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United States Patent m
Wu et al.
[ii] Patent Number: 4,671,618  Date of Patent: Jun. 9, 1987
 LIQUID CRYSTALLINE-PLASTIC
MATERIAL HAVING SUBMILLISECOND
SWITCH TIMES AND EXTENDED MEMORY
 Inventors: Bao-Gang Wu, 947 Allerton St.; J.
William Doane, 1618 S. Lincoln St., both of Kent, Ohio 44240
 Appl. No.: 879,327
 Filed: Jun. 27,1986
Related U.S. Application Data
 Continuation-in-part of Ser. No. 866,216, May 22, 1986, which is a continuation-in-part of Ser. No. 776,851, Sep. 17, 1985, which is a continuation-in-part of Ser. No. 590,996, Mar. 19, 1984, abandoned.
 Int. CM G02F1/13
 U.S. CI 350/347 V; 350/320;
 Field of Search 350/320, 347 V, 347 R,
350/350 R, 351
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Primary Examiner—Bruce Y. Arnold
Assistant Examiner—Richard F. Gallivan
Attorney, Agent, or Firm—Watts, Hoffmann, Fisher &
The invention provides a new liquid crystal-plastic display material having submillisecond switching times and an electrooptic bistable memory. The material comprises microdroplets of liquid crystal dispersed in a plastic matrix, the liquid crystal being present in an amount of at least 50% by weight. The material is prepared by the phase separation of a homogeneous solution of liquid crystal and synthetic polymer. Phase separation results in a liquid crystalline rich phase in the form of microdroplets and a plastic rich phase containing dissolved liquid crystal in solid solution with the plastic. The dissolved liquid crystal alters refractive index and the dielectric properties of the polymer, and lowers the temperature at which the plastic softens, making possible the fabrication of liquid crystal display materials having submillisecond switching rates and transparencies on the order of 90% and further having sufficiently high resistivity and permittivity so as to act as capacitors to maintain images for extended bistable memory.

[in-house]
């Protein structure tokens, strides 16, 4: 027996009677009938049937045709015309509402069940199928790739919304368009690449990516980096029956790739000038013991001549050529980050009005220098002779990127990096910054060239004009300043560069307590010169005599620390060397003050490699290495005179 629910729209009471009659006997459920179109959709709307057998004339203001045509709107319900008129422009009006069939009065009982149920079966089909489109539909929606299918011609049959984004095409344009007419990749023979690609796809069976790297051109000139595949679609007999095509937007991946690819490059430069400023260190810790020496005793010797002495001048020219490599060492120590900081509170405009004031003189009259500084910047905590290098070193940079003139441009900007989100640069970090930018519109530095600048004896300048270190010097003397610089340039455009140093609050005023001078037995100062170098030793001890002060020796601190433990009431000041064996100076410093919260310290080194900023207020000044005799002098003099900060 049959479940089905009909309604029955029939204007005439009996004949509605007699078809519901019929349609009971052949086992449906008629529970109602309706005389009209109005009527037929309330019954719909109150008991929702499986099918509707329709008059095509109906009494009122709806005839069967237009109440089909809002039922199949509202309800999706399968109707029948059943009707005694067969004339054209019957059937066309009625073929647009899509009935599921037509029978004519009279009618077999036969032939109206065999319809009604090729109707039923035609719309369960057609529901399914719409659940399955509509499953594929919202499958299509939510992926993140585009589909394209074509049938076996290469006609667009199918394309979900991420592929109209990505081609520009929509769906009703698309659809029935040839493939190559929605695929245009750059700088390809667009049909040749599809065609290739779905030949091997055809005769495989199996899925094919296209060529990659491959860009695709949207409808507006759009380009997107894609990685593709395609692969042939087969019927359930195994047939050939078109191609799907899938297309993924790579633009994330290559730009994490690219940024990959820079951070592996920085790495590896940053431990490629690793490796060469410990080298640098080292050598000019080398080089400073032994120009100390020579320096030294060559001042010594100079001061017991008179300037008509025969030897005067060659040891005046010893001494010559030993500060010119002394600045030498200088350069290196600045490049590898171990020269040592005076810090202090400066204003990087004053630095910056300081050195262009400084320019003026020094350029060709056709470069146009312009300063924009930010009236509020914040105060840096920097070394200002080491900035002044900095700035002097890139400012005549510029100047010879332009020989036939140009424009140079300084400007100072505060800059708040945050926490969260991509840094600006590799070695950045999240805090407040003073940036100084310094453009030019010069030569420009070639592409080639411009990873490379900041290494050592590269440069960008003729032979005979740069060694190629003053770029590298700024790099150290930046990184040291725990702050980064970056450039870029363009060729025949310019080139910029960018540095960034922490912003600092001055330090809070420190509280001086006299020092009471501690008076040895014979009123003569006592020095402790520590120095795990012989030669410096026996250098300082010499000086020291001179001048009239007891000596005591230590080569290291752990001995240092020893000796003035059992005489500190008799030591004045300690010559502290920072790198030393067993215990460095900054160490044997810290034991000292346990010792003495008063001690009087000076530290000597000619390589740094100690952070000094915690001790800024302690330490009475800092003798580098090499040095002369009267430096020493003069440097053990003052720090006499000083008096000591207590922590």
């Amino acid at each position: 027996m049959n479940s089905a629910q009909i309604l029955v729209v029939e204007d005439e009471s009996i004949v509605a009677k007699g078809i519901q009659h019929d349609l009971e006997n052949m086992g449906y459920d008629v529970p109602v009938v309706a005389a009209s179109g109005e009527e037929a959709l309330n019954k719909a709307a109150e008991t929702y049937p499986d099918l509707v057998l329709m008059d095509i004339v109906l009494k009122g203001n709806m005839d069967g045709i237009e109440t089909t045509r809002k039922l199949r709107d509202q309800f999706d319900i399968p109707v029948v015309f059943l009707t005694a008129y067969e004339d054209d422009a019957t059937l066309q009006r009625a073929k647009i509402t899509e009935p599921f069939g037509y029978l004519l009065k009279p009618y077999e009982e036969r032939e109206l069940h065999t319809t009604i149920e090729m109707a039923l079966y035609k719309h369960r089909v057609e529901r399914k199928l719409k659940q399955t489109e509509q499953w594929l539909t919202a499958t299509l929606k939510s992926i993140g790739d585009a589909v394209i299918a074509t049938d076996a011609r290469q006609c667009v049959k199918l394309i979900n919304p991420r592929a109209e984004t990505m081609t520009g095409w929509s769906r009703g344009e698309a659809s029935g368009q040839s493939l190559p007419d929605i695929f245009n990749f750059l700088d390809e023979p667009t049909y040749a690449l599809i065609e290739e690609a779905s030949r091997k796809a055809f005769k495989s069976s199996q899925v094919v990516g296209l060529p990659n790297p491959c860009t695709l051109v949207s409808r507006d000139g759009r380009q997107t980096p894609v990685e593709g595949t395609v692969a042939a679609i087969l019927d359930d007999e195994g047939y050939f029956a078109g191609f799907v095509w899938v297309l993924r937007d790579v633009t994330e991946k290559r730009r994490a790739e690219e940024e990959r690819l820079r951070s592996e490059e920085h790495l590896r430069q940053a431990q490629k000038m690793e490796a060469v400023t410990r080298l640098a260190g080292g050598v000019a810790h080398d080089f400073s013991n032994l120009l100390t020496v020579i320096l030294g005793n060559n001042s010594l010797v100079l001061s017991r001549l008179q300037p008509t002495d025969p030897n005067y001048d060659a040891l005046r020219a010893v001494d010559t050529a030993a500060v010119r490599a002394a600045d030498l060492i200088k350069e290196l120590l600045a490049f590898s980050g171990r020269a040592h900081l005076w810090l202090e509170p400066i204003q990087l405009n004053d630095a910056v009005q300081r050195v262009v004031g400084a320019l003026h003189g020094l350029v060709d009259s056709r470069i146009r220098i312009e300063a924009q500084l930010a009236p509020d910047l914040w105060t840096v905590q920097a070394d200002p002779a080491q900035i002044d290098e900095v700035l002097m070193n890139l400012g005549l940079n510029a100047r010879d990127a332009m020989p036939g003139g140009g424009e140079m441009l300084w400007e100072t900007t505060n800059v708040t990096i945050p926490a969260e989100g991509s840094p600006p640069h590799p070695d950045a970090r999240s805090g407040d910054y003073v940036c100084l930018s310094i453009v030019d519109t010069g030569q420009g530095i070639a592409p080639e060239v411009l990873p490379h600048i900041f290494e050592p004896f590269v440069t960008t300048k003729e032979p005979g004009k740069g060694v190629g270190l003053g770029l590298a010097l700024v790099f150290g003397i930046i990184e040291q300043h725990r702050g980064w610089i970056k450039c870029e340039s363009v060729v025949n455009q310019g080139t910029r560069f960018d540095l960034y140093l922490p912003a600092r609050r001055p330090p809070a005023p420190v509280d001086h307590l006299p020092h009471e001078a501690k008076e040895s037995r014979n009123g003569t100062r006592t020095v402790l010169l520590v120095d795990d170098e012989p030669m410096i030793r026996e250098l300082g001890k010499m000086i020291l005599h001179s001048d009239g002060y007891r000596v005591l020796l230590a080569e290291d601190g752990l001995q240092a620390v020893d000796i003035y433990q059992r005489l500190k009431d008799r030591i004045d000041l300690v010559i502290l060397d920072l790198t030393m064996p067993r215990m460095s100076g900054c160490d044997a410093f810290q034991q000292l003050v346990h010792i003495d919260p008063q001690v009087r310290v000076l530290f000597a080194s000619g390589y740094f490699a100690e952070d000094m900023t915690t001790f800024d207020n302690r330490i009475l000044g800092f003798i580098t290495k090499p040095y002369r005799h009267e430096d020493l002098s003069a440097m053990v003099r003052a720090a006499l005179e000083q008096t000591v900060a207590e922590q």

18 Claims, 3 Drawing Figures
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LIQUID CRYSTALLINE-PLASTIC MATERIAL
HAVING SUBMILLISECOND SWITCH TIMES
AND EXTENDED MEMORY
This application is a continuation-in-part of U.S. patent application Ser. No. 866,216, filed May 22, 1986 which is a continuation-in-part of U.S. patent application Ser. No. 776,831, filed Sept. 17, 1985, which is a 10 continuation-in-part of U.S. patent application Ser. No. 590,996, filed Mar. 19, 1984, now abandoned.
This invention relates generally to liquid crystal dis- 15 play technology and, more specifically, to a new liquid crystalline-plastic material having submillisecond switch times and electrooptic memory. The material has a high electrical resistivity and permittivity and 20 comprises microdroplets of liquid crystal phase separated in situ from a homogeneous solution of liquid crystal and polymer, the liquid crystal being present in the material in an amount of at least 50% by weight
BACKGROUND ART 25
As disclosed in U.S. patent applications Ser. No. 776,831, filed Sept. 17, 1985 and Ser. No. 866,216, filed May 22, 1986, the disclosures of which are incorporated by reference, liquid crystal display devices which ex- j0 ploit the light scattering and transmitting properties of discrete quantities of liquid crystal can be fabricated by polymerization induced phase separation of homogeneous solutions of liquid crystal and various synthetic polymers. The liquid crystal-polymeric material can be 35 formed as a film or sheet and placed between transparent conducting electrodes to form an electrically switchable light shutter.
Liquid crystals useful for light scattering displays have two indices of refraction: an extraordinary index 40 of refraction ne measured along the long axis of the liquid crystals, and a smaller ordinary index of refraction n0, measured in a plane perpendicular to the long axis. The long axis of the liquid crystal defines its optic axis. 45
Entrapping liquid crystals in microdroplets in a polymeric matrix having an index of refraction n, will result in a device which either scatters or transmits incident light depending upon the relationship among the indices of refraction and dependent upon the microdroplets 50 being of a size to scatter incident light, e.g., on the order of 0.1 to 10 microns.